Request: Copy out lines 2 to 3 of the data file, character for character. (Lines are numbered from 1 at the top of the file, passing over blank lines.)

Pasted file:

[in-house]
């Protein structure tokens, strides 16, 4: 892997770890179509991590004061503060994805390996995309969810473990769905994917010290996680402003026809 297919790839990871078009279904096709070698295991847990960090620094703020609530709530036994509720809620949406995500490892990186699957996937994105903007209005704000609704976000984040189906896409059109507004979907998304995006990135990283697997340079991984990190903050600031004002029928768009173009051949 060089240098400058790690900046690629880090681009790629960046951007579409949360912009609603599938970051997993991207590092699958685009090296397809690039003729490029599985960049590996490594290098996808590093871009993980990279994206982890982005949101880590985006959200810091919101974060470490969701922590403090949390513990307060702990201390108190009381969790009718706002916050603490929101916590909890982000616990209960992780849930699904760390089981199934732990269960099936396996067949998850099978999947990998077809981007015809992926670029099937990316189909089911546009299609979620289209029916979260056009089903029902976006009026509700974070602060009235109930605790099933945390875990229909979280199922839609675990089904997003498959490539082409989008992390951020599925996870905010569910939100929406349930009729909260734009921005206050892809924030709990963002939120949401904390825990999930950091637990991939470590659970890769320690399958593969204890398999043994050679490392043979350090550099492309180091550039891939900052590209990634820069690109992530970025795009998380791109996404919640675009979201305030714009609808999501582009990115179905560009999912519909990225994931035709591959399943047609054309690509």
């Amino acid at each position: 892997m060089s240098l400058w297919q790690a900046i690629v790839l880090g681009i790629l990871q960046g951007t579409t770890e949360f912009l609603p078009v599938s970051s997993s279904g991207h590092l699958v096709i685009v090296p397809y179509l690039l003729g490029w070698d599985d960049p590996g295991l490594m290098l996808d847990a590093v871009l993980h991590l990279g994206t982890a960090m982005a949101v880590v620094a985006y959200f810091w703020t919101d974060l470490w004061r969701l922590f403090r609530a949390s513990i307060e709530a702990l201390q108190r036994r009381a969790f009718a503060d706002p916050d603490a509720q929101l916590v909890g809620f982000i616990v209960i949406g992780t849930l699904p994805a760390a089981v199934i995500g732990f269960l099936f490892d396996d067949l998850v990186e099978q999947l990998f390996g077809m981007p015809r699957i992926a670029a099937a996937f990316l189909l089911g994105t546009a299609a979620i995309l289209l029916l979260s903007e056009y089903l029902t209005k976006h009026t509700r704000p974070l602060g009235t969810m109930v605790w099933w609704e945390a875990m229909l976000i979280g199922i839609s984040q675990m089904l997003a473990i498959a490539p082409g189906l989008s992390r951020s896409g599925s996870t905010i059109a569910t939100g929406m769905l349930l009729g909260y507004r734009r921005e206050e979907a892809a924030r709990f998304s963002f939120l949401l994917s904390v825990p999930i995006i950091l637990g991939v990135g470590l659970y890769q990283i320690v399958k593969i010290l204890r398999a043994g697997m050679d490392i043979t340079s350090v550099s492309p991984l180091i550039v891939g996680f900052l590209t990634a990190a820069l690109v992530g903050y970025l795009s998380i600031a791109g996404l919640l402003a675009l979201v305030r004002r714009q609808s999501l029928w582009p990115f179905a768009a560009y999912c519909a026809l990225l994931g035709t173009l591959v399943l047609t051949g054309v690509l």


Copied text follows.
């Protein structure tokens, strides 16, 4: 892997770890179509991590004061503060994805390996995309969810473990769905994917010290996680402003026809 297919790839990871078009279904096709070698295991847990960090620094703020609530709530036994509720809620949406995500490892990186699957996937994105903007209005704000609704976000984040189906896409059109507004979907998304995006990135990283697997340079991984990190903050600031004002029928768009173009051949 060089240098400058790690900046690629880090681009790629960046951007579409949360912009609603599938970051997993991207590092699958685009090296397809690039003729490029599985960049590996490594290098996808590093871009993980990279994206982890982005949101880590985006959200810091919101974060470490969701922590403090949390513990307060702990201390108190009381969790009718706002916050603490929101916590909890982000616990209960992780849930699904760390089981199934732990269960099936396996067949998850099978999947990998077809981007015809992926670029099937990316189909089911546009299609979620289209029916979260056009089903029902976006009026509700974070602060009235109930605790099933945390875990229909979280199922839609675990089904997003498959490539082409989008992390951020599925996870905010569910939100929406349930009729909260734009921005206050892809924030709990963002939120949401904390825990999930950091637990991939470590659970890769320690399958593969204890398999043994050679490392043979350090550099492309180091550039891939900052590209990634820069690109992530970025795009998380791109996404919640675009979201305030714009609808999501582009990115179905560009999912519909990225994931035709591959399943047609054309690509």
């Amino acid at each position: 892997m060089s240098l400058w297919q790690a900046i690629v790839l880090g681009i790629l990871q960046g951007t579409t770890e949360f912009l609603p078009v599938s970051s997993s279904g991207h590092l699958v096709i685009v090296p397809y179509l690039l003729g490029w070698d599985d960049p590996g295991l490594m290098l996808d847990a590093v871009l993980h991590l990279g994206t982890a960090m982005a949101v880590v620094a985006y959200f810091w703020t919101d974060l470490w004061r969701l922590f403090r609530a949390s513990i307060e709530a702990l201390q108190r036994r009381a969790f009718a503060d706002p916050d603490a509720q929101l916590v909890g809620f982000i616990v209960i949406g992780t849930l699904p994805a760390a089981v199934i995500g732990f269960l099936f490892d396996d067949l998850v990186e099978q999947l990998f390996g077809m981007p015809r699957i992926a670029a099937a996937f990316l189909l089911g994105t546009a299609a979620i995309l289209l029916l979260s903007e056009y089903l029902t209005k976006h009026t509700r704000p974070l602060g009235t969810m109930v605790w099933w609704e945390a875990m229909l976000i979280g199922i839609s984040q675990m089904l997003a473990i498959a490539p082409g189906l989008s992390r951020s896409g599925s996870t905010i059109a569910t939100g929406m769905l349930l009729g909260y507004r734009r921005e206050e979907a892809a924030r709990f998304s963002f939120l949401l994917s904390v825990p999930i995006i950091l637990g991939v990135g470590l659970y890769q990283i320690v399958k593969i010290l204890r398999a043994g697997m050679d490392i043979t340079s350090v550099s492309p991984l180091i550039v891939g996680f900052l590209t990634a990190a820069l690109v992530g903050y970025l795009s998380i600031a791109g996404l919640l402003a675009l979201v305030r004002r714009q609808s999501l029928w582009p990115f179905a768009a560009y999912c519909a026809l990225l994931g035709t173009l591959v399943l047609t051949g054309v690509l």